Pro-sex. Pro-porn. Pro-knowing the difference.

Making #realworldsex safe

At MakeLoveNotPorn, our mission is to make it safe, socially acceptable and empowering for anyone – especially women – to talk about and share their #realworldsex.

So when, six months ago in August of last year, reporter Rebecca Hiscott who had asked to write a story about us and was interviewing some of our MakeLoveNotPornstars, informed us of the situation outlined in her just-published Mashable piece, we acted immediately.

This is precisely the scenario we have worked very hard to prevent happening.

It took years to concept MakeLoveNotPorn.tv because we considered every possible implication of what we planned for our members and our MakeLoveNotPornstars, and executed accordingly.

The couple Rebecca cites submitted their videos via our rigorous video submissions process that ensures every participant in every video on our site is of legal age and has given full consent. MadamCurator Sarah Beall engaged with them personally throughout their relationship with us – we make sure we talk to both halves of a couple.  Our curation is human: we watched every single video they submitted to make sure it was publishable based on our criteria of fully consensual, celebratory #realworldsex. We ask our MakeLoveNotPornstars to contextualize their #realworldsex by providing ‘sneak peek’ intros for each video published; in this case the two of them reminisced together about each #realworldsex occasion as joint voiceovers on all of their intro videos.

We value our MakeLoveNotPornstars enormously, and so we set out to build personal relationships with each half of the couple, as we do from the moment anyone first approaches us about contributing or submits their first video. We focused on building a sense of community for them, and invited them to meet with us in person at one of the regular IRL gatherings we hold for our MakeLoveNotPornstars so that we can all get to know each other.

And so it came as a horrible surprise to us that things were not as whole-hearted and as fully consensual as they had appeared.

As Rebecca says, we acted immediately.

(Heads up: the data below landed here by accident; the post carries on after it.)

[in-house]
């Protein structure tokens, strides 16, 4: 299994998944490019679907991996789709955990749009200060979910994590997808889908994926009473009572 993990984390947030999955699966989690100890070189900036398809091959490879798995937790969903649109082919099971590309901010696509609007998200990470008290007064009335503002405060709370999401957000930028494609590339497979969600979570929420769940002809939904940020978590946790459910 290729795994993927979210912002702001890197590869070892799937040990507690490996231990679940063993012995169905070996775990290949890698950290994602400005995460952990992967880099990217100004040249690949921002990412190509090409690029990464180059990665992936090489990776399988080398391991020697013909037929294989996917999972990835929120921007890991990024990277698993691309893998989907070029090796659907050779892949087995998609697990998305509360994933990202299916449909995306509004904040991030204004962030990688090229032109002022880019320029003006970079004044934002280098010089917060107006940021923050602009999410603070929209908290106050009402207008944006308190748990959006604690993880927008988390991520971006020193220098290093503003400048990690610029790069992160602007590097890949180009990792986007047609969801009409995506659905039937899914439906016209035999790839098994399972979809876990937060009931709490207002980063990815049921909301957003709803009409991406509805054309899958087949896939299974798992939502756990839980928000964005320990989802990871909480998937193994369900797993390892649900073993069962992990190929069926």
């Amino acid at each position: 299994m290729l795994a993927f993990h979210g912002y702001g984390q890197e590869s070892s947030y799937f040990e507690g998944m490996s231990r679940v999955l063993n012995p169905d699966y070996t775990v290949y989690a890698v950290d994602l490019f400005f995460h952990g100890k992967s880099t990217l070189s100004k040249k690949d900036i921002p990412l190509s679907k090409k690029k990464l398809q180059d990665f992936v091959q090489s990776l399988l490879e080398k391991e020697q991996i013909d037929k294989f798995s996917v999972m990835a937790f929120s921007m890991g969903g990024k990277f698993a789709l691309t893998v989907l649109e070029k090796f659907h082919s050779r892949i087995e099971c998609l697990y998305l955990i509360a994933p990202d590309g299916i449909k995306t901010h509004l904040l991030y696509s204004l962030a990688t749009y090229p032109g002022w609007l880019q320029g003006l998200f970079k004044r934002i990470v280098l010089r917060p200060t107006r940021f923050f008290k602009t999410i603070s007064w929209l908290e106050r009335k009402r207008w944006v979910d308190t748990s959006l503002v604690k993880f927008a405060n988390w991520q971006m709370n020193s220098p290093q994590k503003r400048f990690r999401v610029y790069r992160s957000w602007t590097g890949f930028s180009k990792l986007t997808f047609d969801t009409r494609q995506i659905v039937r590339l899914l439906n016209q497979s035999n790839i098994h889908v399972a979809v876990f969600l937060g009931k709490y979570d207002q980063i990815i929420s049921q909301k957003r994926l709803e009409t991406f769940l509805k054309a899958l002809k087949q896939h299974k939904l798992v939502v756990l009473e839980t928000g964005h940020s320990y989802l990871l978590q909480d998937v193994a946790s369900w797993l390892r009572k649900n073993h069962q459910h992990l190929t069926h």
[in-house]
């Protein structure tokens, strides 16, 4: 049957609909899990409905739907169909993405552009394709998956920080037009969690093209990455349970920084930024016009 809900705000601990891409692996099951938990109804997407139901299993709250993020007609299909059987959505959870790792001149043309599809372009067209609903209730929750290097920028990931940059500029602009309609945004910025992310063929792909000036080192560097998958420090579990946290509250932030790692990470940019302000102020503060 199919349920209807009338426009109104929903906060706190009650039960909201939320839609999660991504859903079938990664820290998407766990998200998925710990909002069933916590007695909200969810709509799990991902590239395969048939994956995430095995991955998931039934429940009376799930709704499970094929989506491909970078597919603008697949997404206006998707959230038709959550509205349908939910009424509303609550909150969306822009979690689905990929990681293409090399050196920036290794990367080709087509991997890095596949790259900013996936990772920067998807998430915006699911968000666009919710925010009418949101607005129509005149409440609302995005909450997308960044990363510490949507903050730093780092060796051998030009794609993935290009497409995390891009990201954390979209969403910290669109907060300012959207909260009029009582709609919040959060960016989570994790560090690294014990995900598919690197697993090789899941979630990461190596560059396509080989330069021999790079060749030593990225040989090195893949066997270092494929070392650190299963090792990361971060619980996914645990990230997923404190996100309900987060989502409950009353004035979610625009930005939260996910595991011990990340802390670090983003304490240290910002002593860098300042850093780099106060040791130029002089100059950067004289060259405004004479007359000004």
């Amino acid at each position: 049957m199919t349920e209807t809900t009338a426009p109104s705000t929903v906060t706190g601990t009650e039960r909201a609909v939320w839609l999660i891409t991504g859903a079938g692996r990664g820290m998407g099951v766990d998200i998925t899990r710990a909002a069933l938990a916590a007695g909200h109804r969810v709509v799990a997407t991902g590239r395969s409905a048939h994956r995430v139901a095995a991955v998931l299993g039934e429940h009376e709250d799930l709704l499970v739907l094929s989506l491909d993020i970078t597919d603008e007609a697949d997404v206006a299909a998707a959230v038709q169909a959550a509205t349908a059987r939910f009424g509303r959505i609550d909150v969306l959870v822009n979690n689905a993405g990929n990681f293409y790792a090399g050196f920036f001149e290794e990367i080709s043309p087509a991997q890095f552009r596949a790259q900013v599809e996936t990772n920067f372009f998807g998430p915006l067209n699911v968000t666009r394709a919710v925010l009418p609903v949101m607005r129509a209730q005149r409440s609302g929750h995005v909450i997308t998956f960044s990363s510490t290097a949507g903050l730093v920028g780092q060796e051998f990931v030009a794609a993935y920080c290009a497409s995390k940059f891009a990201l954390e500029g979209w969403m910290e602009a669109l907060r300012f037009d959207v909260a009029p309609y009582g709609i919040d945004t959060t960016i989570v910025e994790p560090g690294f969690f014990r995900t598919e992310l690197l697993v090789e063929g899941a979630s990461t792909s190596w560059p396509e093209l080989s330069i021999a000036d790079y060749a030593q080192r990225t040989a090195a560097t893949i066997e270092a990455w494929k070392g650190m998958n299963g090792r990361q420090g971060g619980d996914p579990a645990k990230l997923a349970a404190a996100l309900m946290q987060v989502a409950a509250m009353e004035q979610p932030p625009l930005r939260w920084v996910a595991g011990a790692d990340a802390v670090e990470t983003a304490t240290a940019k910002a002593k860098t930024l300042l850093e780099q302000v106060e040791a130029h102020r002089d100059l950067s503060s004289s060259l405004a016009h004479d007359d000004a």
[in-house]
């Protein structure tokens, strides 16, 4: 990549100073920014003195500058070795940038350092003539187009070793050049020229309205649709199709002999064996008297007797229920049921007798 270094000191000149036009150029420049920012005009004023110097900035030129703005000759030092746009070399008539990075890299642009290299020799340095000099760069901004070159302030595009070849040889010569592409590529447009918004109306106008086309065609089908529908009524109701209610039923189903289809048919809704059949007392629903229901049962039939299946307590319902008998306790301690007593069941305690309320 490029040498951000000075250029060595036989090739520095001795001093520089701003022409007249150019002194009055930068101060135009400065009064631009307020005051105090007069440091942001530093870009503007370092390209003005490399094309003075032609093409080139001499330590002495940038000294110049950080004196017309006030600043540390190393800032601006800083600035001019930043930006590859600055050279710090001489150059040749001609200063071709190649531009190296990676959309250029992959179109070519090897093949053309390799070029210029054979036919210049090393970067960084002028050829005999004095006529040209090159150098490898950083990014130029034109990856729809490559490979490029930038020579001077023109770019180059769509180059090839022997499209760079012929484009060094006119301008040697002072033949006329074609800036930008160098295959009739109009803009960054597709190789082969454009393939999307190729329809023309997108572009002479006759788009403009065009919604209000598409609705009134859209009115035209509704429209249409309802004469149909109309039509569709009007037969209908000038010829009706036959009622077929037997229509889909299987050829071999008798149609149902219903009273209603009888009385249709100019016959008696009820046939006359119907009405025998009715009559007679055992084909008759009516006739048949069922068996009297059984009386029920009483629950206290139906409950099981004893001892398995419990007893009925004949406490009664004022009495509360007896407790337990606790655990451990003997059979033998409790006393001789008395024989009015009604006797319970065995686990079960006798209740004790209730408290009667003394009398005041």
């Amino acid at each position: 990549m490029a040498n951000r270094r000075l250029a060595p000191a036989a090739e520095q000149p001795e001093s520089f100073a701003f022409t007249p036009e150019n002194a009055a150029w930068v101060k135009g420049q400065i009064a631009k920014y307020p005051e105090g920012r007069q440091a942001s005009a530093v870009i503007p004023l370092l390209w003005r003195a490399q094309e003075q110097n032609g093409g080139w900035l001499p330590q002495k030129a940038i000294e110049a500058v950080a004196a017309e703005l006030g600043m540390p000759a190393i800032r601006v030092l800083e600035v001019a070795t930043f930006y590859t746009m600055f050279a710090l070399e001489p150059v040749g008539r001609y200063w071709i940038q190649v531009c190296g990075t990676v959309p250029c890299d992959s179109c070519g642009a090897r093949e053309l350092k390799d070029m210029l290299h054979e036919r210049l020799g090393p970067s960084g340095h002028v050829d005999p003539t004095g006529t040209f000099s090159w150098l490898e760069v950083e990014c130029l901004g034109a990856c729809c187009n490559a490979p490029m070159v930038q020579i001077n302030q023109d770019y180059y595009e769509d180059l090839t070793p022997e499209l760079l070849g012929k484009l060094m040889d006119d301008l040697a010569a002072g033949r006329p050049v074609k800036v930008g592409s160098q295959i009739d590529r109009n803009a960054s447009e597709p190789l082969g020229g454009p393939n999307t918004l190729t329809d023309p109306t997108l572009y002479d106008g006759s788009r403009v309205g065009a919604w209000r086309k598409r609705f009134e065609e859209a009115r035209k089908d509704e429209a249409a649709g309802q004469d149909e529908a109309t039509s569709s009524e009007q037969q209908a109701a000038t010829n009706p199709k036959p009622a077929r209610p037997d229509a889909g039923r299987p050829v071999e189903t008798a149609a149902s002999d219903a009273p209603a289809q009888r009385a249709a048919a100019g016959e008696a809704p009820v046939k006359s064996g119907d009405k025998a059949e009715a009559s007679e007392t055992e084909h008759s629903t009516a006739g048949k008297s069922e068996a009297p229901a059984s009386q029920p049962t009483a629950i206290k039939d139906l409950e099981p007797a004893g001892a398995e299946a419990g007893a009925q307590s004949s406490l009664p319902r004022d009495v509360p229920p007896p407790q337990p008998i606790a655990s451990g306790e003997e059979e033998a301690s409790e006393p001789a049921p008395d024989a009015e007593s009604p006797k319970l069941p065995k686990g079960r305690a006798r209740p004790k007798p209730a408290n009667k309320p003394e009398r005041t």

Our site is members-only, and we deliberately stream rental videos instead of offering downloads. #realworldsex = #realworldrelationships = #realworldshithappens, and our commitment to you is that the minute your relationship/mind/life/circumstances changes, we take your videos down immediately.

We take domestic abuse extremely seriously; a number of us have known people in these sorts of relationships, and we know how insidious abuse can be and how hard it can be to get out of. Sarah immediately spoke at length with the woman in this couple, and we discussed as a team how to remove the videos in a way that would not cause any additional difficulty for her; we agreed our approach with her, and moved swiftly.

Our entire mission with MakeLoveNotPorn boils down to one thing: talk about it.

Talk about sex in the real world openly, honestly and truthfully, whether it be in the public domain or in private with your intimate partners.

The appalling situation Rebecca outlines is something we all need to talk more about. We welcome this dialogue. We ask our community to discuss and share their views and feedback, as we do here regarding the difference between porn and #realworldsex, and so we also welcome any additional ideas anyone may have on how we can supplement our already rigorous, hi-touch, human curation and MakeLoveNotPornstar relationship-building process.


Law professor Mary Ann Franks is quoted in the Mashable article saying, “The problem is that a good thing can’t exist for more than two seconds before someone comes along and makes it a horrible thing.”

We’re not going to let that happen.


Rebecca writes, “Creating a sex-sharing site without the exploitation and abusive language of mainstream pornography is noble, and much needed, but perhaps it simply isn’t possible.”

One of the many social agendas we have for MakeLoveNotPorn is tackling the ‘abusive language of mainstream pornography’, which is why we are deliberately creating a new vocabulary for #realworldsex.

And we are determined to prove it is possible to ‘create a sex-sharing site without exploitation.’ We welcome your help, ideas and input alongside our own for achieving what we hope you agree is a difficult but very necessary goal.